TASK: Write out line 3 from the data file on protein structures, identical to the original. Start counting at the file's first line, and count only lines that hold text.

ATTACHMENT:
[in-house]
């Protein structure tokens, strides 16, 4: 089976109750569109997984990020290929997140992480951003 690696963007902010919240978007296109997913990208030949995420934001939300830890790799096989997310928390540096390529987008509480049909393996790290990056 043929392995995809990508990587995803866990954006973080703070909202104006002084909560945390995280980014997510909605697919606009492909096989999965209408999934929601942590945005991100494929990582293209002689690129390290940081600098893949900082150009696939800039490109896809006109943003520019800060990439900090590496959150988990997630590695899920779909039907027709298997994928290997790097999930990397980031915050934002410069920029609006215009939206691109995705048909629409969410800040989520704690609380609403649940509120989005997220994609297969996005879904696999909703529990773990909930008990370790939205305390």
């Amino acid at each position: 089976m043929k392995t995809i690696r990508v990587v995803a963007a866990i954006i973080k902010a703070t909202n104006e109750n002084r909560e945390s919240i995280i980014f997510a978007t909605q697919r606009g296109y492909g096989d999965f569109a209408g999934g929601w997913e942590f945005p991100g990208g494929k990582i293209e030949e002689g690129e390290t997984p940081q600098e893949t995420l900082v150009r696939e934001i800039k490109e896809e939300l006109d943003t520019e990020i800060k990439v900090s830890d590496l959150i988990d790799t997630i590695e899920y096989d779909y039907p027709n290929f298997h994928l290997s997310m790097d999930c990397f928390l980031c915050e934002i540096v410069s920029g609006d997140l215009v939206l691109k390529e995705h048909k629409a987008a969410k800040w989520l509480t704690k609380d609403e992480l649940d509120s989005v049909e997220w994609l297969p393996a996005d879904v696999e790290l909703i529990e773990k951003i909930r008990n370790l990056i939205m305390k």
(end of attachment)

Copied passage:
């Amino acid at each position: 089976m043929k392995t995809i690696r990508v990587v995803a963007a866990i954006i973080k902010a703070t909202n104006e109750n002084r909560e945390s919240i995280i980014f997510a978007t909605q697919r606009g296109y492909g096989d999965f569109a209408g999934g929601w997913e942590f945005p991100g990208g494929k990582i293209e030949e002689g690129e390290t997984p940081q600098e893949t995420l900082v150009r696939e934001i800039k490109e896809e939300l006109d943003t520019e990020i800060k990439v900090s830890d590496l959150i988990d790799t997630i590695e899920y096989d779909y039907p027709n290929f298997h994928l290997s997310m790097d999930c990397f928390l980031c915050e934002i540096v410069s920029g609006d997140l215009v939206l691109k390529e995705h048909k629409a987008a969410k800040w989520l509480t704690k609380d609403e992480l649940d509120s989005v049909e997220w994609l297969p393996a996005d879904v696999e790290l909703i529990e773990k951003i909930r008990n370790l990056i939205m305390k």